LENNY m English
Diminutive of LEONARD.
LÉO m French
French form of LEO.
LEO m German, Dutch, Swedish, Norwegian, Danish, Finnish, English, Croatian, Late Roman
Derived from Latin leo meaning "lion", a cognate of LEON. It was popular among early Christians and was the name of 13 popes, including Saint Leo the Great who asserted the dominance of the Roman bishops (the popes) over all others in the 5th century. It was also borne by six Byzantine emperors and five Armenian kings. Another famous bearer was Leo Tolstoy (1828-1910), a Russian novelist whose works include War and Peace and Anna Karenina. Leo is also the name of a constellation and the fifth sign of the zodiac.
LEOLA f English
Feminine form of LEO.
LEOLIN m Welsh
Variant of LLYWELYN influenced by Latin leo "lion".
LÉON m French
French form of LEON.
LEÓN m Spanish
Spanish form of LEON. León is also the name of a province in Spain, though the etymology is unrelated.
LEON m English, German, Polish, Slovene, Croatian, Dutch, Ancient Greek
Derived from Greek λεων (leon) meaning "lion". During the Christian era this Greek name was merged with the Latin cognate Leo, with the result that the two forms are used somewhat interchangeably across European languages. In England during the Middle Ages this was a common name among Jews. A famous bearer was Leon Trotsky (1879-1940), a Russian Communist revolutionary.
LEONA f English, German, Czech
Feminine form of LEON.
LÉONARD m French
French form of LEONARD.
LEONARD m English, Dutch, German, Ancient Germanic
Means "brave lion", derived from the Germanic elements lewo "lion" (of Latin origin) and hard "brave, hardy". This was the name of a 5th-century Frankish saint from Noblac who is the patron of prisoners and horses. The Normans brought this name to England, where it was used steadily through the Middle Ages, becoming even more common in the 20th century.
LEONARDA f Italian
Feminine form of LEONARDO.
LEONARDO m Italian, Spanish, Portuguese
Italian, Spanish and Portuguese form of LEONARD. A notable bearer was Leonardo da Vinci (1452-1519), an Italian artist and scientist of the Renaissance. He is known as the inventor of several contraptions, including flying machines, as well as the painter of the Mona Lisa. Another famous bearer was Leonardo Fibonacci, a 13th-century Italian mathematician. A more recent bearer is American actor Leonardo DiCaprio (1974-).
LEONAS m Lithuanian
Lithuanian form of LEON.
LÉONCE m French
French form of LEONTIOS.
LEONCIO m Spanish
Spanish form of LEONTIOS.
LÉONE f French
French feminine form of LEON.
LEONE (1) m Italian
Italian form of LEON.
LEONE (2) f English
Variant of LEONA.
LEONHARD m German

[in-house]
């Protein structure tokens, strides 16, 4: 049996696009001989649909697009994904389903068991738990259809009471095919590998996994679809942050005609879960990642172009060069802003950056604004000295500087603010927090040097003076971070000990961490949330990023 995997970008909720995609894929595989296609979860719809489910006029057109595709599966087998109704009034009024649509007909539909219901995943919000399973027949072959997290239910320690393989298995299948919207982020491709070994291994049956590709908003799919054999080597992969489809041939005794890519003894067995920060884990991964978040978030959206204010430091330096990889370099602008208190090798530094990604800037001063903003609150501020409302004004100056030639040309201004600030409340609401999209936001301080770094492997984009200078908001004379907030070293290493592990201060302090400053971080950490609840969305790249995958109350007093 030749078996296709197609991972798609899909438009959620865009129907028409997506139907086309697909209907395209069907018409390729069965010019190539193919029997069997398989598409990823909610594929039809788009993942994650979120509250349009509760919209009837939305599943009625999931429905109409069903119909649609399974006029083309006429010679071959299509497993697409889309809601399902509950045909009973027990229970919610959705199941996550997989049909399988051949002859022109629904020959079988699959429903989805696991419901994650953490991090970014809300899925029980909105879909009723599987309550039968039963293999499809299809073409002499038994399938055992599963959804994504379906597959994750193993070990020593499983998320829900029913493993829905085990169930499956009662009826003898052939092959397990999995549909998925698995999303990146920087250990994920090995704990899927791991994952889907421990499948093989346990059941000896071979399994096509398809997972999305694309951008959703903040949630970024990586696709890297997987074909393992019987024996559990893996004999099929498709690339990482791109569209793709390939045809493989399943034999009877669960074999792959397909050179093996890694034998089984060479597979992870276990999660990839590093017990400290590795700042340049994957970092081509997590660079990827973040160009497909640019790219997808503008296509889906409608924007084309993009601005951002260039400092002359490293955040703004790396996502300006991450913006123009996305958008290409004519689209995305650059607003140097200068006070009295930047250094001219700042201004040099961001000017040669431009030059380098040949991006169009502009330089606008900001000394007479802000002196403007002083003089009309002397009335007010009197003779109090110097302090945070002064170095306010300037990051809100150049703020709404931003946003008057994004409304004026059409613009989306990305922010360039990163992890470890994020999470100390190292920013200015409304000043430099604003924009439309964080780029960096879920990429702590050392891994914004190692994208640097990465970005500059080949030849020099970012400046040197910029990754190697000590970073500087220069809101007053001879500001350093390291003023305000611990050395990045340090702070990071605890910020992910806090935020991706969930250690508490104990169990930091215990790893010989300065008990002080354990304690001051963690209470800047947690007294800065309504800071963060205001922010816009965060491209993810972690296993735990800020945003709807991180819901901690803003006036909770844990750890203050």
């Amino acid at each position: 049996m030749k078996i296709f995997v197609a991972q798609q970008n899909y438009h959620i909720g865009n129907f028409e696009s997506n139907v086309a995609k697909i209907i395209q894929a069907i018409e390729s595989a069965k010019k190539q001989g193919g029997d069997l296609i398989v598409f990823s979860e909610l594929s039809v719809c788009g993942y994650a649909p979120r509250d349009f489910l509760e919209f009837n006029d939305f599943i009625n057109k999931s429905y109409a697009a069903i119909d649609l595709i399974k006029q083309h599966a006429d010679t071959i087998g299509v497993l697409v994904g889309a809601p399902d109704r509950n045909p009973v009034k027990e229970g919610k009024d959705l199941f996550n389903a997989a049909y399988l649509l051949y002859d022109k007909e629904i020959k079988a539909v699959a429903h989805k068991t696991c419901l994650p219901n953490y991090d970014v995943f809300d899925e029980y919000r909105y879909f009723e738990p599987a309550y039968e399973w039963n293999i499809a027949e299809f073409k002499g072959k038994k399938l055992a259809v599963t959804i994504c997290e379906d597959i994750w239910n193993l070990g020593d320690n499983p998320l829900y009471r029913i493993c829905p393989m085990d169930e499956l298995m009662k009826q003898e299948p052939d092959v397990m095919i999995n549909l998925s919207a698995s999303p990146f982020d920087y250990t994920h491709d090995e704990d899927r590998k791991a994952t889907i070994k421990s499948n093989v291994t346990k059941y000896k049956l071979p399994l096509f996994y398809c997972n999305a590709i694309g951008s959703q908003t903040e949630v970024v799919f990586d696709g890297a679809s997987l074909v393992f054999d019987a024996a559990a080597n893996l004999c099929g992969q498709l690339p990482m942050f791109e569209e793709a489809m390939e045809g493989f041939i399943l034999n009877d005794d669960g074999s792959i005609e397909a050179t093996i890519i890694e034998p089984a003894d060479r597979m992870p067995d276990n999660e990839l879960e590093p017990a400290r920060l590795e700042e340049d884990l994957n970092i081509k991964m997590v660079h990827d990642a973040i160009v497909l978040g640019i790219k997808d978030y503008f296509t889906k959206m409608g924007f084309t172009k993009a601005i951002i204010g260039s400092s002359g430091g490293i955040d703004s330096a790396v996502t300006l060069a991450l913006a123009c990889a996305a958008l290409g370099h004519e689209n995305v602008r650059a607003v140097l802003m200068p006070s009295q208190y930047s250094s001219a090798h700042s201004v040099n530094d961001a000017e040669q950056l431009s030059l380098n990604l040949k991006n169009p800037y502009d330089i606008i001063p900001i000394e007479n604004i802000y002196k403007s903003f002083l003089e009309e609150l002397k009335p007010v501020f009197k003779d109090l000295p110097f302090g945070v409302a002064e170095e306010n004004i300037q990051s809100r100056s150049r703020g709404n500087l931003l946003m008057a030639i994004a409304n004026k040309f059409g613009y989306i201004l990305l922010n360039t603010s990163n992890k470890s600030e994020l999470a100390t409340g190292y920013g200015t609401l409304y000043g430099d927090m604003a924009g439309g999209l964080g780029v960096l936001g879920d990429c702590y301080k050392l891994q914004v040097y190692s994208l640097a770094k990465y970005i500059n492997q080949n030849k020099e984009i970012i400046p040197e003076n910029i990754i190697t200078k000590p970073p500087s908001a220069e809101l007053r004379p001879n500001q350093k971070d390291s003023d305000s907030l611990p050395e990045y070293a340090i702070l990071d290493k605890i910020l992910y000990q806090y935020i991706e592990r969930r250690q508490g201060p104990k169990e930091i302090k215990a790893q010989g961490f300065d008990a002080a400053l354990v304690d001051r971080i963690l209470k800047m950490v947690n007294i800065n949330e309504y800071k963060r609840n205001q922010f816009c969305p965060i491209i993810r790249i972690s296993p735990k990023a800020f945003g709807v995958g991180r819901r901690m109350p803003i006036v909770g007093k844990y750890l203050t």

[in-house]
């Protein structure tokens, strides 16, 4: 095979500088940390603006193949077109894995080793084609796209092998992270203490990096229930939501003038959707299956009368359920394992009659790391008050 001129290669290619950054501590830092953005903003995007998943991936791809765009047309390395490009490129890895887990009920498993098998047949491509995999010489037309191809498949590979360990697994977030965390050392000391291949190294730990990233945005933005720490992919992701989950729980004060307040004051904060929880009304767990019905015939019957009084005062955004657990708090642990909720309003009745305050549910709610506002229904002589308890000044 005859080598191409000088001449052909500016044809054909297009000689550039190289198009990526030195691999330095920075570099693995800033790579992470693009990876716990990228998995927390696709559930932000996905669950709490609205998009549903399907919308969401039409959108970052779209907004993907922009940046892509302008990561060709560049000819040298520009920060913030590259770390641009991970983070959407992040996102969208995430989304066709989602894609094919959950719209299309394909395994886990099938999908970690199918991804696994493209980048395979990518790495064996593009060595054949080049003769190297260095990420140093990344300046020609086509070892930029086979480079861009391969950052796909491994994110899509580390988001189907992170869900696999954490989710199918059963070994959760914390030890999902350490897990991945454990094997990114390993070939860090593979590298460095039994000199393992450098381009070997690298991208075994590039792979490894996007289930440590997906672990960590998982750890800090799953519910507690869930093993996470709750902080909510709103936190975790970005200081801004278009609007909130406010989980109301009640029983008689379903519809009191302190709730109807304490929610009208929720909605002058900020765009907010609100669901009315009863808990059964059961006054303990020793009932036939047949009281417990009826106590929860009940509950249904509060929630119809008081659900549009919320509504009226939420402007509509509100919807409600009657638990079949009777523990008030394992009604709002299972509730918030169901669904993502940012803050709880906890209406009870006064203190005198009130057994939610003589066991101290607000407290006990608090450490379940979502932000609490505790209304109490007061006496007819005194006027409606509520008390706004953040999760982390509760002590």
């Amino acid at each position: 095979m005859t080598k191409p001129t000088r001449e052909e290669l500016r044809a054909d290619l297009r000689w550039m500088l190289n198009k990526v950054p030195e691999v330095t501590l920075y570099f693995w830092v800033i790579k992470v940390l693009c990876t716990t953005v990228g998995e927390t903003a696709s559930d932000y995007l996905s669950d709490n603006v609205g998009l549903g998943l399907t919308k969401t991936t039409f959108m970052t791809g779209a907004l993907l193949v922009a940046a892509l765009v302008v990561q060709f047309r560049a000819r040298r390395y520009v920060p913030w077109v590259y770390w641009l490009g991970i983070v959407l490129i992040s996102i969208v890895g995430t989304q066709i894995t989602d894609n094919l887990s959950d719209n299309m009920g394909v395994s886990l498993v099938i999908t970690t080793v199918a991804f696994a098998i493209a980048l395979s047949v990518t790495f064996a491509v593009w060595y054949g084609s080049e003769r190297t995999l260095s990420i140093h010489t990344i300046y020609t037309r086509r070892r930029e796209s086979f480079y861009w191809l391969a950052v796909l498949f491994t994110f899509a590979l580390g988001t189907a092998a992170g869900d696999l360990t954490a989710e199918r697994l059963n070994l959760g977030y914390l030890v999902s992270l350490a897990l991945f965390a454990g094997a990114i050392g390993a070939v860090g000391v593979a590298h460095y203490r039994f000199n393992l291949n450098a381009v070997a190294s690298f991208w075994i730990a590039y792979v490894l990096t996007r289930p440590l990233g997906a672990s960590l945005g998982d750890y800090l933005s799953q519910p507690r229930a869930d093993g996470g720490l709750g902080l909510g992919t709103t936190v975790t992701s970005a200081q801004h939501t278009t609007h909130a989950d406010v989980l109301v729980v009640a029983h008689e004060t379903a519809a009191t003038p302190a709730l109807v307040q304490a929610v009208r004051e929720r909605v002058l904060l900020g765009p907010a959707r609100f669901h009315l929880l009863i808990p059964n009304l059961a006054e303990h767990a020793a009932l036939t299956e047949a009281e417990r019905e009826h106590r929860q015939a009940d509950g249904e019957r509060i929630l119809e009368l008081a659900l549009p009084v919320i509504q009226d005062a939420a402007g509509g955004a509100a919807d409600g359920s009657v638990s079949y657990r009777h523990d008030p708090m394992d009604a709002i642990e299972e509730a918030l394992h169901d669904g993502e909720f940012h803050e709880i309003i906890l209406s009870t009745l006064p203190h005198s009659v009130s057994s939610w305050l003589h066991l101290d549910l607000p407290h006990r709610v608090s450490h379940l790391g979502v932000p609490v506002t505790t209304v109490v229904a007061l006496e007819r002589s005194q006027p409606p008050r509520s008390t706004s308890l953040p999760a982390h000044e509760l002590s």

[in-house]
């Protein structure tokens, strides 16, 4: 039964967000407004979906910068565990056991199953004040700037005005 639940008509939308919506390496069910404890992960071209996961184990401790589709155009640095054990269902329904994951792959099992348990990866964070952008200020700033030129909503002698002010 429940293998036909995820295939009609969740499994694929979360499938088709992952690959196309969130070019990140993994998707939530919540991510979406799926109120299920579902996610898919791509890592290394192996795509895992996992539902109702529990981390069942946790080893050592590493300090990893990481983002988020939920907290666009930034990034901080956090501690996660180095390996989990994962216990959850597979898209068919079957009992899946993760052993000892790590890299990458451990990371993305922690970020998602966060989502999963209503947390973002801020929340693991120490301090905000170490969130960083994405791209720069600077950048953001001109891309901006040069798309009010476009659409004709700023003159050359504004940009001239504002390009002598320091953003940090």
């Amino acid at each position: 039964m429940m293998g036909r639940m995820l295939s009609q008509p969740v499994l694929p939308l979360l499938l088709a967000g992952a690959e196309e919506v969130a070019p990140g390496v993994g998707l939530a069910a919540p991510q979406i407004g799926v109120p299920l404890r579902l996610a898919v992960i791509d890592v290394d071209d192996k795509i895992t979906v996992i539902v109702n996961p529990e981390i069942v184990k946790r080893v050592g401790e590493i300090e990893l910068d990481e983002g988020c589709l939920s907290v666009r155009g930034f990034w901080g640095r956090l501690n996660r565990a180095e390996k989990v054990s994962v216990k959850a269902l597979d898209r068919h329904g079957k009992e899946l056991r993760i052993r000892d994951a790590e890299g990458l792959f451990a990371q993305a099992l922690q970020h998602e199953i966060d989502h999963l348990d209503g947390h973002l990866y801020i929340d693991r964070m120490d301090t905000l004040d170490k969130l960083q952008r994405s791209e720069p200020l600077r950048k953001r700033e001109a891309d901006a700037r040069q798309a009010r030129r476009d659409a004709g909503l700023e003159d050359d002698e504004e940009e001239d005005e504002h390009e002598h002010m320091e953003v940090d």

German form of LEONARD. A famous bearer was the Swiss mathematician Leonhard Euler (1707-1783), who made many important contributions to calculus, number theory, geometry and theoretical physics.
LEONID m Russian, Ukrainian
Russian and Ukrainian form of LEONIDAS.
LEONIDA m Italian
Italian form of LEONIDAS.
LEONIDAS m Greek, Ancient Greek
Derived from Greek λεων (leon) meaning "lion" combined with the patronymic suffix ιδης (ides). Leonidas was a Spartan king of the 5th century BC who sacrificed his life and his army defending the pass of Thermopylae from the Persians. This was also the name of a 3rd-century saint and martyr, the father of Origen, from Alexandria.
LÉONIDE m & f French (Rare)
French masculine and feminine form of LEONIDAS.
LÉONNE f French (Rare)
Feminine form of LÉON.
LEONTI m Russian
Alternate transcription of Russian Леонтий (see LEONTIY).
LEONTINA f Italian, Late Roman
Feminine form of LEONTIUS.
LÉONTINE f French
French form of LEONTINA.
LEONTIOS m Ancient Greek
Derived from Greek λεων (leon) meaning "lion". This was the name of various early saints and martyrs. It was also borne by a 7th-century Byzantine emperor.
LEONTIY m Russian
Russian form of LEONTIOS.
LEONTY m Russian
Alternate transcription of Russian Леонтий (see LEONTIY).
LEONTYNE f English (Rare)
Variant of LÉONTINE. This name was borne by opera singer Leontyne Price (1927-).
LEONZIO m Italian
Italian form of LEONTIOS.
LÉOPOLD m French
French form of LEOPOLD.
LEOPOLD m German, Dutch, English, Slovene, Polish
Derived from the Germanic elements leud "people" and bald "bold". The spelling was altered due to association with Latin leo "lion". This name was common among German royalty, first with the Babenbergs and then the Habsburgs. Saint Leopold was a 12th-century Babenberg margrave of Austria, who is now considered the patron of that country. It was also borne by two Habsburg Holy Roman emperors, as well as three kings of Belgium. Since the 19th century this name has been occasionally used in England, originally in honour of Queen Victoria's uncle, a king of Belgium, after whom she named one of her sons. It was later used by James Joyce for the main character, Leopold Bloom, in his novel Ulysses (1920).
LÉOPOLDINE f French
French feminine form of LEOPOLD.
LEOPOLDO m Italian, Spanish, Portuguese
Italian, Spanish and Portuguese form of LEOPOLD.
LEOŠ m Czech
Czech form of LEO.